The 65 mpg Ford the U.S.
Ford's Fiesta ECOnetic gets an astonishing 65 mpg, but the
carmaker can't afford to sell it in the U.S.
The ECOnetic will go on sale in Europe
by David Kiley
September 15, 2008
If ever there was a car made for the times, this would seem
to be it: a sporty subcompact that seats five, offers a navigation system, and
gets a whopping 65 miles to the gallon. Oh yes, and the car is made by Ford
Motor (F), known widely for lumbering gas hogs.
Ford's 2009 Fiesta ECOnetic goes on sale in November. But
here's the catch: Despite the car's potential to transform Ford's image and
help it compete with Toyota Motor (TM) and Honda Motor (HMC) in its home
market, the company will sell the little fuel sipper only in Europe. "We
know it's an awesome vehicle," says Ford America
President Mark Fields. "But there are business reasons why we can't sell
it in the U.S."
The main one: The Fiesta ECOnetic runs on diesel.
Automakers such as Volkswagen (VLKAY) and Mercedes-Benz
(DAI) have predicted for years that a technology called "clean
diesel" would overcome many Americans' antipathy to a fuel still often
thought of as the smelly stuff that powers tractor trailers. Diesel vehicles
now hitting the market with pollution-fighting technology are as clean or
cleaner than gasoline and at least 30% more fuel-efficient.
Yet while half of all cars sold in Europe last year ran on
diesel, the U.S.
market remains relatively unfriendly to the fuel. Taxes aimed at commercial trucks
mean diesel costs anywhere from 40 cents to $1 more per gallon than gasoline.
Add to this the success of the Toyota Prius, and you can see why only 3% of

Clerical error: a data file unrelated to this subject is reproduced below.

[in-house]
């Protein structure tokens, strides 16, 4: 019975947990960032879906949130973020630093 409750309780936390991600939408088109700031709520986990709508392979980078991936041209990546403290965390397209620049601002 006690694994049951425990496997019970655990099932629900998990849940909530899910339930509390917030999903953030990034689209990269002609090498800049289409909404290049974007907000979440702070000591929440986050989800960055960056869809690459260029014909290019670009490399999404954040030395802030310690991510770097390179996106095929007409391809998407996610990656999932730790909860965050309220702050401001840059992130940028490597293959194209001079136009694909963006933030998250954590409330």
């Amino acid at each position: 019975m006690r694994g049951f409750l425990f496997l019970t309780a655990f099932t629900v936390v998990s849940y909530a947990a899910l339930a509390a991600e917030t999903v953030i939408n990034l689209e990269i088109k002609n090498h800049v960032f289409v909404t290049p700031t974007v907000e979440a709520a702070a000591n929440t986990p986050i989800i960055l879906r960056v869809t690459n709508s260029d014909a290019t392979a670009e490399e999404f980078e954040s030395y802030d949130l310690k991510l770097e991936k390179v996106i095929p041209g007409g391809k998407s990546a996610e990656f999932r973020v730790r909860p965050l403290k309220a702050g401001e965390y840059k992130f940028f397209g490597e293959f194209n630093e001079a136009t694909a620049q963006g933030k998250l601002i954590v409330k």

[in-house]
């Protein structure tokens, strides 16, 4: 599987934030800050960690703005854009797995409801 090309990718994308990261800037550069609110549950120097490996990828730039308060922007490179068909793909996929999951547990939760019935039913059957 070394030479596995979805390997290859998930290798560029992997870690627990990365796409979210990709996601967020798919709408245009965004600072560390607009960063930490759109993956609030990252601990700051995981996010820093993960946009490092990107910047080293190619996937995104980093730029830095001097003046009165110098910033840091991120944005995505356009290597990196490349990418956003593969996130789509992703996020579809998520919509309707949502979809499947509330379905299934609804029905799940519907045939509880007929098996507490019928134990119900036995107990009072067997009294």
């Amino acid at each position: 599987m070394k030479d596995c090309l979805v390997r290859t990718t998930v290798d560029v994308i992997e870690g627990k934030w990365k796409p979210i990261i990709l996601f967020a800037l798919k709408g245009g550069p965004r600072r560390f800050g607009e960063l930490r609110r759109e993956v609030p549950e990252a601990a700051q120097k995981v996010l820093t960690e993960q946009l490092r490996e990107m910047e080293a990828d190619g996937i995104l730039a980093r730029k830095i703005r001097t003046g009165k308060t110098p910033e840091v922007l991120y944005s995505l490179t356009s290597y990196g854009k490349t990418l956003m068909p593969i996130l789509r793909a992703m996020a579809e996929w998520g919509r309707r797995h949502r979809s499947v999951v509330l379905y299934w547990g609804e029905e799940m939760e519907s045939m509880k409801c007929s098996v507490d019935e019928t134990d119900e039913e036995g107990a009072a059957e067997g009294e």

cars in the U.S.
use diesel. "Americans see hybrids as the darling," says Global
Insight auto analyst Philip Gott, "and diesel as old-tech."
None of this is stopping European and Japanese automakers,
which are betting they can jump-start the U.S.
market with new diesel models. Mercedes-Benz by next year will have three cars
it markets as "BlueTec." Even Nissan (NSANY) and Honda, which long
opposed building diesel cars in Europe, plan to introduce them in the U.S.
in 2010. But Ford, whose Fiesta ECOnetic compares favorably with European
diesels, can't make a business case for bringing the car to the U.S.
TOO PRICEY TO IMPORT
First of all, the engines are built in Britain,
so labor costs are high. Plus the pound remains stronger than the greenback. At
prevailing exchange rates, the Fiesta ECOnetic would sell for about $25,700 in
the U.S. By
contrast, the Prius typically goes for about $24,000. A $1,300 tax deduction
available to buyers of new diesel cars could bring the price of the Fiesta to
around $24,400. But Ford doesn't believe it could charge enough to make money
on an imported ECOnetic.
Ford plans to make a gas-powered version of the Fiesta in Mexico
for the U.S. So
why not manufacture diesel engines there, too? Building a plant would cost at
least $350 million at a time when Ford has been burning through more than $1
billion a month in cash reserves. Besides, the automaker would have to produce
at least 350,000 engines a year to make such a venture profitable. "We
just don't think North and South America would buy that
many diesel cars," says Fields.
The question, of course, is whether the U.S.
ever will embrace diesel fuel and allow automakers to achieve sufficient scale
to make money on such vehicles. California
certified VW and Mercedes diesel cars earlier this year, after a four-year ban.
James N. Hall, of auto researcher 293 Analysts, says that bellwether state and
the Northeast remain "hostile to diesel." But the risk to Ford is
that the fuel takes off, and the carmaker finds itself playing catch-upódespite
having a serious diesel contender in its arsenal.
Kiley is a senior correspondent in BusinessWeek's Detroit